While headsets may occupy the lower levels of the priority list of someone coming up with a badass rig, it doesn't mean that they're void of spunk and enticing qualities. Take for example the ASUS CineVibe USB gaming headset. Besides its dashing good looks, it promises top-notch audio experience not only for gamers but even for casual users. The only question is, does it hold its end of the bargain? Let's see hear.
ASUS didn't skimp or overdo in the looks department, as the CineVibe looks damn good without going overboard. The glossy black (a white version is also available) surface combined with the gentle curves of the speaker housing gives it a tinge of elegance and yes, even sexiness. The leather cushions that house the 30mm speakers are also a welcome addition to the overall look.
As easy as A-B-C
The Cinevibe is easy to set up. Just plug it in via USB and you're all set to drown yourself in sweet music. There are no installer CDs, and don't bother reading the manual because you won't be needing it. Our office rig, which is running Windows XP (yeah, some office policy, y'know), did all the work for us, detecting the headset (as Venus HS-P10 device) and installing the drivers straight away.
However, the USB setup means you might as well bid goodbye to using the CineVibe for portable media players sporting 3.5mm audio jacks.
A physical, chest-level control system comes with the headset, which makes adjusting the volume levels much easier. It consists of a + and - switch, the purposes of which we don't need to explain to you; a mic on/off button; and a switch that de/activates the rumble-feedback feature, the details of which we'll discuss later.
You can fold the CineVibe so it can be laid flat – quite useful if you're planning to pack the headset in a bag.
Like other headsets, we were also interested in the level of comfort the CineVibe provides. Clearly, we were looking forward to using it without giving us any pain, especially with the leather pads. Unfortunately, we found out that we were expecting a bit much because after just an hour, we were already cringing. The culprit? The small cans that clamp on your ears rather than "cup" them. It's not that bad or enough of a deal-breaker, though we now conclude that the CineVibe isn't for large-headed folks who wear glasses.
We had a merry time checking out if the CineVibe's audio quality is good enough. For low-to-mid volume levels, vocals and high-pitched sounds are clear and defined. Noise is not really an issue because the ear pads do a good job of isolating you from the outside world, so much so that if the volume is amped up, you may find yourself detached from reality.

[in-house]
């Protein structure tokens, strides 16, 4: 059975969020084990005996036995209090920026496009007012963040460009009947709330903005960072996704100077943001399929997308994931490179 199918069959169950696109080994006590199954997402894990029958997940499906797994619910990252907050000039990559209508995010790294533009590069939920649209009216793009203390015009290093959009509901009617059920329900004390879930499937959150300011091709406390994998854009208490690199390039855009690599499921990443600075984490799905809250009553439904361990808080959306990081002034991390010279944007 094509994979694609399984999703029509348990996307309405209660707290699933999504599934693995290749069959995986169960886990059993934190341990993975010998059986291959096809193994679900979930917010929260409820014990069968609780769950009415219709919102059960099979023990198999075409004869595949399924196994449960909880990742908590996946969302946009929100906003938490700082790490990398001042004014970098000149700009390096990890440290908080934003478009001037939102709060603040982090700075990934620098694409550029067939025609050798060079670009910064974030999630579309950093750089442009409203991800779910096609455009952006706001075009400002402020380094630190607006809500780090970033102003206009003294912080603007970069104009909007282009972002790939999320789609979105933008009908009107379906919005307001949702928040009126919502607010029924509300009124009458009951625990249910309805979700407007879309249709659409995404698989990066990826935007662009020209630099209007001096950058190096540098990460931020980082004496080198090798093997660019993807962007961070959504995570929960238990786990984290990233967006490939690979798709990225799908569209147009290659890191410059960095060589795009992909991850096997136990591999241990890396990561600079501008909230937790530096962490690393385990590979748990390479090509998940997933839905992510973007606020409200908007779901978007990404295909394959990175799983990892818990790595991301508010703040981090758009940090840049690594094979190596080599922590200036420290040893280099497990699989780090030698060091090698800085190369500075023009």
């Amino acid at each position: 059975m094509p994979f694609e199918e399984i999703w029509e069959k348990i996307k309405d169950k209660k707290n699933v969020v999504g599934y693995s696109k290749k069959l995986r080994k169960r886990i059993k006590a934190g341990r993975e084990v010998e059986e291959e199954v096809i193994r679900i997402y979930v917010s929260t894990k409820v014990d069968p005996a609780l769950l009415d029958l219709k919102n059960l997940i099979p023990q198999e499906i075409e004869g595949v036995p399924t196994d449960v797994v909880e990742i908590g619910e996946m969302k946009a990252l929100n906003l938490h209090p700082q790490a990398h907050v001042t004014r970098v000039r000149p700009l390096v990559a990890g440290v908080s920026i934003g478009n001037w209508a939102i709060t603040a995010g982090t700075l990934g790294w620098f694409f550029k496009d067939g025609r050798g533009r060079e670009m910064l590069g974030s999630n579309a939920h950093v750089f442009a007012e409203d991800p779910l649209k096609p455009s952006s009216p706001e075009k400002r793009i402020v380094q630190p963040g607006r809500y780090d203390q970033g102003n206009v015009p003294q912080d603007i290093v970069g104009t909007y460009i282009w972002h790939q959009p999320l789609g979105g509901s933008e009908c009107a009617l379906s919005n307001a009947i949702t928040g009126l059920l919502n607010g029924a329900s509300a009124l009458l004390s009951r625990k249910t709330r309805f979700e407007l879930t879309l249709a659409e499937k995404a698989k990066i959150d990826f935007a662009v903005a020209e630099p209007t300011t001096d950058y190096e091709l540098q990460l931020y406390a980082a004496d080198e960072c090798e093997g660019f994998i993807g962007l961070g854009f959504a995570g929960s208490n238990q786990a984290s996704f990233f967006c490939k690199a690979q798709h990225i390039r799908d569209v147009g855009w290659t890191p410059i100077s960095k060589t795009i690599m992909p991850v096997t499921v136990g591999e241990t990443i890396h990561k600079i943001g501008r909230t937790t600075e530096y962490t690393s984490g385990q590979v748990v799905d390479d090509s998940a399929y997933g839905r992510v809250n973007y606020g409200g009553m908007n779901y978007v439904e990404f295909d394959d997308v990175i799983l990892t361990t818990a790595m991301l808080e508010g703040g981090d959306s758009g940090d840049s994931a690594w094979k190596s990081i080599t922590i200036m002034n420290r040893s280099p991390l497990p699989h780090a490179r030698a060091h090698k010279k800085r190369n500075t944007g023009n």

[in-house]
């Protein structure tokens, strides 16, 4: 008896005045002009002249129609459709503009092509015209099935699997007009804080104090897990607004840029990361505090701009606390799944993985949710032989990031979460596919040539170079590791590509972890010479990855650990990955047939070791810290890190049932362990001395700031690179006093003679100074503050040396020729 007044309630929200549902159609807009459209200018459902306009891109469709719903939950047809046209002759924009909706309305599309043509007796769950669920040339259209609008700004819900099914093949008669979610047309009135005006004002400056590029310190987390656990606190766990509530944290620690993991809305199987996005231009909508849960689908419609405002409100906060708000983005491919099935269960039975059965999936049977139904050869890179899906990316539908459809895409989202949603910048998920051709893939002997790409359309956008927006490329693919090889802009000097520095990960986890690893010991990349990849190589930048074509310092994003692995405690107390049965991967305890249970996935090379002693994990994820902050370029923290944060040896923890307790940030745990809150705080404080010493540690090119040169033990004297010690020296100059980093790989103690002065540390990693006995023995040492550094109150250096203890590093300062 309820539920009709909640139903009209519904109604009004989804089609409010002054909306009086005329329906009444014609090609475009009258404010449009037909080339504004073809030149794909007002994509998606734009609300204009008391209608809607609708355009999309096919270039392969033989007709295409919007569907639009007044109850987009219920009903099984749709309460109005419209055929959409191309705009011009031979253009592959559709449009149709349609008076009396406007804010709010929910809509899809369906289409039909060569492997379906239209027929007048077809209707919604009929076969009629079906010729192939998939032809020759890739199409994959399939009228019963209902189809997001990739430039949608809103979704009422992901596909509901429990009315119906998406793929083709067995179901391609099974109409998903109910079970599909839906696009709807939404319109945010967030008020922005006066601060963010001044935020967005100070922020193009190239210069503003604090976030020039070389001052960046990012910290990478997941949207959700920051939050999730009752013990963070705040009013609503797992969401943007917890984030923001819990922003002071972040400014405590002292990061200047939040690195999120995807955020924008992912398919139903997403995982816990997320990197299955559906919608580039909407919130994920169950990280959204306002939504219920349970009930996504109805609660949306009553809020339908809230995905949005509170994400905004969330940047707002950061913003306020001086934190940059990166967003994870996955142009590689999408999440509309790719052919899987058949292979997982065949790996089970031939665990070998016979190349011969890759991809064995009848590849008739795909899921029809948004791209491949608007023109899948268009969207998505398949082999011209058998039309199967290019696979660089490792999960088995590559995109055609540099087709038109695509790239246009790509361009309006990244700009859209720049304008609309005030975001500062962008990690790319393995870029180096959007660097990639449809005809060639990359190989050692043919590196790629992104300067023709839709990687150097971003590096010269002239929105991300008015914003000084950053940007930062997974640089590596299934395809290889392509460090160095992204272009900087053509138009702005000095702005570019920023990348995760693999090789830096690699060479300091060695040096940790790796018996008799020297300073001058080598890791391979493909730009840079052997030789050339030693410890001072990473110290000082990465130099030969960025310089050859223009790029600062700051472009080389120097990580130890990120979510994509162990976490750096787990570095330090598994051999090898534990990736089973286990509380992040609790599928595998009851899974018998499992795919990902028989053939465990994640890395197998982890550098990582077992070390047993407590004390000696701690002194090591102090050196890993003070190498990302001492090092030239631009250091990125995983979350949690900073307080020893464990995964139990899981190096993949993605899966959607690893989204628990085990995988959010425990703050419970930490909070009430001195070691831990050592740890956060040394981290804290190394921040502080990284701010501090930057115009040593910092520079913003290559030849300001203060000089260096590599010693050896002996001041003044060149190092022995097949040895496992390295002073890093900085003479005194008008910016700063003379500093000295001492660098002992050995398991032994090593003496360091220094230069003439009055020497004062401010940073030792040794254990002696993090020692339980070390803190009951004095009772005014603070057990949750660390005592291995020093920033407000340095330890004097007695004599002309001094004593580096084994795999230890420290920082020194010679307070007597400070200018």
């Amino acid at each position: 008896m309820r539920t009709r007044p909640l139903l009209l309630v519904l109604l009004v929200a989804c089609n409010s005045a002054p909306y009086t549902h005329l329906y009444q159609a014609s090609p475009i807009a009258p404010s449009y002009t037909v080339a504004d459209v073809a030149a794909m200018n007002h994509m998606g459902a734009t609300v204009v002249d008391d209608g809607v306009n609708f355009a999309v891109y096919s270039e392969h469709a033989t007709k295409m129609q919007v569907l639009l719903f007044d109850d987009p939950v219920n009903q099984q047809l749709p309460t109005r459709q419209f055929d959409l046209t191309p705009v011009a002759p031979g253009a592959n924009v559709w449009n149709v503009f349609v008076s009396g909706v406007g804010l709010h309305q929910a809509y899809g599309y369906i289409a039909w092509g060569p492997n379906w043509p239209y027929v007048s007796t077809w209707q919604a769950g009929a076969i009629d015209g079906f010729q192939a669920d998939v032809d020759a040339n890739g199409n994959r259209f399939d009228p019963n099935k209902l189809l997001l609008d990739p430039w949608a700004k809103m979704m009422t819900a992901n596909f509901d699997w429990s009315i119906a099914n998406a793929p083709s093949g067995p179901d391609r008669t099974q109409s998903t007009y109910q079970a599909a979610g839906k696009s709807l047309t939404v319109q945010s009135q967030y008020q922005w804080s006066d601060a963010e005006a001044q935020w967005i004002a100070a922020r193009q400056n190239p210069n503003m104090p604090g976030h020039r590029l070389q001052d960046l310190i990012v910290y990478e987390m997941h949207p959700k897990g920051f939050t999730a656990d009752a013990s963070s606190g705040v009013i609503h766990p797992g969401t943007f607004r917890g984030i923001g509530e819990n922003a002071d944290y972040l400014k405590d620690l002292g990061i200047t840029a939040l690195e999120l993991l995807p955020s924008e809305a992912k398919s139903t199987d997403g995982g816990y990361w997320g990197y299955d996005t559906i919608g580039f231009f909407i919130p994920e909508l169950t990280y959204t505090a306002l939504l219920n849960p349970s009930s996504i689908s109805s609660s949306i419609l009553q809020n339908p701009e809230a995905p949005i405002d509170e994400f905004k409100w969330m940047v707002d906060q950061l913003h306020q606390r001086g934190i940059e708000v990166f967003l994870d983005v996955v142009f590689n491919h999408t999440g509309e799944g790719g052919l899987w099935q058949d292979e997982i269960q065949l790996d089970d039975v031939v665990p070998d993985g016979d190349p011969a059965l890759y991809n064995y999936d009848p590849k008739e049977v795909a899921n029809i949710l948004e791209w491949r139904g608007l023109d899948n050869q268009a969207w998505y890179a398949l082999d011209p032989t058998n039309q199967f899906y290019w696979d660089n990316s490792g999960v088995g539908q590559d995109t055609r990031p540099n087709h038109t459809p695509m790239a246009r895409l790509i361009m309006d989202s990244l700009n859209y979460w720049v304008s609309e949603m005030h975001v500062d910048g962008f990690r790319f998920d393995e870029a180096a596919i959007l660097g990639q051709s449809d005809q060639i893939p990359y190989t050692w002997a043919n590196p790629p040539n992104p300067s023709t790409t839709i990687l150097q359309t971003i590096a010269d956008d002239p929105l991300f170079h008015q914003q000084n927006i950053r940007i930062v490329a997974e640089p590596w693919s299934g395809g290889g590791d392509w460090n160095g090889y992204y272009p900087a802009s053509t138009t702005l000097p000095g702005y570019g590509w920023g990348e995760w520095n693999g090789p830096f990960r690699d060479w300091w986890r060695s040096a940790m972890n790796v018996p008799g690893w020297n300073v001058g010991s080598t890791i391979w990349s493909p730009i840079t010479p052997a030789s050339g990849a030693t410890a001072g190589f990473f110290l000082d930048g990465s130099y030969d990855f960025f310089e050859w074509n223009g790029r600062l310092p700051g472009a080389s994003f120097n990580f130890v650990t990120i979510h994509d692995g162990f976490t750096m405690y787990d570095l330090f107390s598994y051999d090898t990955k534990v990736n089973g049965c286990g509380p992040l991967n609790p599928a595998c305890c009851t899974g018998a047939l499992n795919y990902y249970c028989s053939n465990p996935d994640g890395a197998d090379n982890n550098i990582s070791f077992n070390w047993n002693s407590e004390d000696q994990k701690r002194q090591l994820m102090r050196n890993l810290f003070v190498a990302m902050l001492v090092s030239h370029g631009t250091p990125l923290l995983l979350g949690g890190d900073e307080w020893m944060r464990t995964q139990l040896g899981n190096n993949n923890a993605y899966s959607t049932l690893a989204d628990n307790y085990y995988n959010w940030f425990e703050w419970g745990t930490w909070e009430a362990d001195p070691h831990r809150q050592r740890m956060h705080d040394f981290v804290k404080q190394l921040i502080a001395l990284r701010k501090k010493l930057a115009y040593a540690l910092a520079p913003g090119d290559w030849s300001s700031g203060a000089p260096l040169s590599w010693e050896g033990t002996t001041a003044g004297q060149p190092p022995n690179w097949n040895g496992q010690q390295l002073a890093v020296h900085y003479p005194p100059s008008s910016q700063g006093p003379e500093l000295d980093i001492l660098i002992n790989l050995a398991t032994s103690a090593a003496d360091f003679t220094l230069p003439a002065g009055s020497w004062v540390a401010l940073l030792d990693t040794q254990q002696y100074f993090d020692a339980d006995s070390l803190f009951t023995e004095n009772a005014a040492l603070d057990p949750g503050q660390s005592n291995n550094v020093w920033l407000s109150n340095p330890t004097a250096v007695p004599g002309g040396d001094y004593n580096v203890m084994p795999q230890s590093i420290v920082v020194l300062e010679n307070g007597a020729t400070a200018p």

Of course, the main selling point of the CineVibe is its rumble-feedback feature, which gives an extra oomph to bass lines via vibration. Think of it as something like a vibrator dual-shock controller for your ears.
Activating the rumble-feedback option has its advantages and disadvantages. If you turn it on, the bass noticeably becomes louder and clearer, and if it is deep enough, the vibrate mechanism is unleashed, giving you ear-thumping beats – literally. This comes at a price ,though. With the emphasis on the bass, other, more subtle sounds become less clear. Also, for bass-heavy beats, you might get annoyed with the rumble-feedback feature uncontrollably rocking your ears the whole time.
The built-in mic performs well, better than mics of run-of-the-mill headsets found at neighborhood computer shops. The only beef we have with it is its sensitivity. Yes. it's a tad sensitive, with it picking up even a suuuuper slight brush or bump on the wire or its exterior.
We tried the CineVibe while playing several games that make use of booming sounds like Crysis and Halo 2. We switched the rumble-feedback option on for scenes with lots of bullets and bombs going about. It was quite an experience, adding a bit of a dimension compared to just viewing and listening to the fireworks go "boom." However, if you're more of a music lover (not the heavy-metal lover kind), we think you'll find yourself disabling this option often for clearer listening.
Music to our ears?
The ASUS CineVibe is far from perfect. It isn't as comfortable as we wanted it to be. Also, it's unique selling proposition, the rumble feedback, needs a bit of fine-tuning, which will make you think that it's more of a novelty than a necessity. For what its worth, though, the CineVibe still delivers what it's meant to do: produce quality audio. That's really what's important, right? And at under P3,000, it won't hurt your wallet either.
Click here to view the CineVibe in the Buyer's Guide.